Hitting the Landing Zone
Finding the right fit
For many stand-alone or independent hospitals, a common way to adapt to population health and value-based care and to enjoy virtually instant economies of scale is to merge into a larger health system.
CHC's Williams says smaller, midsize, and community hospitals looking for the right partner or partners must first understand out-migration to learn where their patients are being referred by the physicians who practice at the hospital.
"If those referrals are to multiple sites for cancer, cardiac work, etc., yes, the relational iterations of specialization could create an organization with more than one partner," he says. "But it has to be based upon the medical staff relationships—historically and where they are going to be going in the future."
Smaller hospitals that want to merge with larger systems must remove emotion from the process, Williams says, and focus on optimizing the bottom line.
"Before anything happens, before you put yourself on the market for any type of relationship, you have to be assured that you are optimally performing," he says. "When you sell, it's going to be a multiple of your cash flow or EBIDTA. If you have multiple organizations competing for you, you want to be optimally performing so that when they look at you they want to include you in their population health provider base. All of that has got to be fact-based."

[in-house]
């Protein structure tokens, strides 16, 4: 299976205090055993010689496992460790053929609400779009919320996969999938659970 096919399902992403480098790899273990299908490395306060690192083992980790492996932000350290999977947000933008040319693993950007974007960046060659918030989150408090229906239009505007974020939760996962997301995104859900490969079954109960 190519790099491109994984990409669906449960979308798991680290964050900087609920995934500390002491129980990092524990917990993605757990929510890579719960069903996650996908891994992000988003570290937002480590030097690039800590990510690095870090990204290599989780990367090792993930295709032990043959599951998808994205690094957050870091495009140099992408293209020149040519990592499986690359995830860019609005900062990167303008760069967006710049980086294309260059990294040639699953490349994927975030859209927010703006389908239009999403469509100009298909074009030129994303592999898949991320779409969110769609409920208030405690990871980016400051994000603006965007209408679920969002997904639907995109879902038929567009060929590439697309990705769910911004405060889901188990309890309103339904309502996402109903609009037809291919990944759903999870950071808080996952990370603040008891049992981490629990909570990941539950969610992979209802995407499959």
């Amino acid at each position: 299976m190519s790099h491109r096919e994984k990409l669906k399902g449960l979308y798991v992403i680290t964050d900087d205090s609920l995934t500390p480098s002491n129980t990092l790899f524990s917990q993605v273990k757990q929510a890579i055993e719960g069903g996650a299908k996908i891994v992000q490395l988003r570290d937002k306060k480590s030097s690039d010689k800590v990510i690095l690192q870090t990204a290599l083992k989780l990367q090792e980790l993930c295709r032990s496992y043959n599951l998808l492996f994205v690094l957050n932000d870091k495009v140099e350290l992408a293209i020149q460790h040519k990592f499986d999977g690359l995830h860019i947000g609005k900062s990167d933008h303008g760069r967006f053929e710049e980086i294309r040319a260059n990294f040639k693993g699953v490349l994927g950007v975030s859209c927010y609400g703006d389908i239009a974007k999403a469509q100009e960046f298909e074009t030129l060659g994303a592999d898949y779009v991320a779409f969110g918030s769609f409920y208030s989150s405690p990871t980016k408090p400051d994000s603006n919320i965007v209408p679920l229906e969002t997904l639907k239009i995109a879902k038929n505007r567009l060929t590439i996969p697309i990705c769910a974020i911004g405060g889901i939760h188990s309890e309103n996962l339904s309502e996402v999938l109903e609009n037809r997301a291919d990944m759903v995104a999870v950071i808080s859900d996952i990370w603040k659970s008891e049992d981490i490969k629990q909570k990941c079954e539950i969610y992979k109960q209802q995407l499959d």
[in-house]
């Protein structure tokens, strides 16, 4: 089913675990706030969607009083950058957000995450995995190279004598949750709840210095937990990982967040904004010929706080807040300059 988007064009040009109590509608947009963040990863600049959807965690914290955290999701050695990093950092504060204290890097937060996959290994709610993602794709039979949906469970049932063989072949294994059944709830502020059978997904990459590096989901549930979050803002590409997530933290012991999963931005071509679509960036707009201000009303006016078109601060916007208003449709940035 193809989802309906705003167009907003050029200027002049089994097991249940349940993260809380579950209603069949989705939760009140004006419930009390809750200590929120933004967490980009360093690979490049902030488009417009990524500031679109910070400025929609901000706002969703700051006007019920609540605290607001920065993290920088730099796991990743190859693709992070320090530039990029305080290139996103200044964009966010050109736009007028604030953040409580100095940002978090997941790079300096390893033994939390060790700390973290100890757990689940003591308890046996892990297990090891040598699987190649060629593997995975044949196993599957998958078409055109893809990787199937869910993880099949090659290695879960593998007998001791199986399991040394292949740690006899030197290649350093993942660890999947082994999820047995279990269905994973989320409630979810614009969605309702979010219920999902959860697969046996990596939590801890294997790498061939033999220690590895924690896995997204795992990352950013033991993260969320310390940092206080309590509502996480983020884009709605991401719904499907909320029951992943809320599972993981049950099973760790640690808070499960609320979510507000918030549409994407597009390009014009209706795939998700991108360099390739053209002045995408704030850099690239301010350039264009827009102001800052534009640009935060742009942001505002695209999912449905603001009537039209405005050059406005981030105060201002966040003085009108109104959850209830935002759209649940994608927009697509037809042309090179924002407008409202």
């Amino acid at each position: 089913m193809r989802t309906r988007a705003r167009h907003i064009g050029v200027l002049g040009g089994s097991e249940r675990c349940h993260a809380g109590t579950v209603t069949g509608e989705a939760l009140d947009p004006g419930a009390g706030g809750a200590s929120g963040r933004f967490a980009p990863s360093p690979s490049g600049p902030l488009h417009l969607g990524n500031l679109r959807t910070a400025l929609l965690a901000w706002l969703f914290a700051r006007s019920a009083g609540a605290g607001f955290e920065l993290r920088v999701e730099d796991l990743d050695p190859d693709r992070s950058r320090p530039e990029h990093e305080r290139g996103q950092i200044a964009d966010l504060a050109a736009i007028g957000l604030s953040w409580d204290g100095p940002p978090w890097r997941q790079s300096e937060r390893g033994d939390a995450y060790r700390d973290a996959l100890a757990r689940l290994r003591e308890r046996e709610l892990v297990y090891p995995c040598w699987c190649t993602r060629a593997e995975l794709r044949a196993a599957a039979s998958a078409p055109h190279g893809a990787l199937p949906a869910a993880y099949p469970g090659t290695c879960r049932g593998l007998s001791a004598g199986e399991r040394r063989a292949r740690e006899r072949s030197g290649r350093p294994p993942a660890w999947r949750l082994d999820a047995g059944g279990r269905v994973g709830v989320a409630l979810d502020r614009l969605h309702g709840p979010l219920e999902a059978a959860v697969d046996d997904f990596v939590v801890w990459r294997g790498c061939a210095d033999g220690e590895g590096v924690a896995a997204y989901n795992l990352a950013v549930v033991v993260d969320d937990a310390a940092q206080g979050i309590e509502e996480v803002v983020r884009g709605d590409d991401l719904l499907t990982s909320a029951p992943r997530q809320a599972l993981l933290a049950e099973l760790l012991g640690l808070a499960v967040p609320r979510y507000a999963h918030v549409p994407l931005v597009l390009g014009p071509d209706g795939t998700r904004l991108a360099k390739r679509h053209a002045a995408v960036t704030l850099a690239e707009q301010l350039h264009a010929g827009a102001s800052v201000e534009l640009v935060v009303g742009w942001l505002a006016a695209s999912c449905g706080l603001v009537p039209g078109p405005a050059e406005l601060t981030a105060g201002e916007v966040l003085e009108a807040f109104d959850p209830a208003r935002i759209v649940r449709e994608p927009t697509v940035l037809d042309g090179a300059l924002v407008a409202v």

Once the financial assessment is completed, the smaller hospital has to determine what it needs from a merger. Williams riffs on a handful of questions that hospital leaders should ask themselves: "Do you need clinical collaboration, and if so in what areas? Do you need managed care clout and negotiation clout in working with the major payers based on what you think your reimbursement might be? Do you need access to medical staff, for either rotational or a full-time presence in your community? Do you need continuing education for your team? What do you need and who can provide that within the organizations that are looking to acquire or create some relationship with you?"
Increasingly in the not-for-profit sector, larger organizations are less inclined to acquire smaller hospitals, and instead are more interested in clinical collaborations and physician recruiting.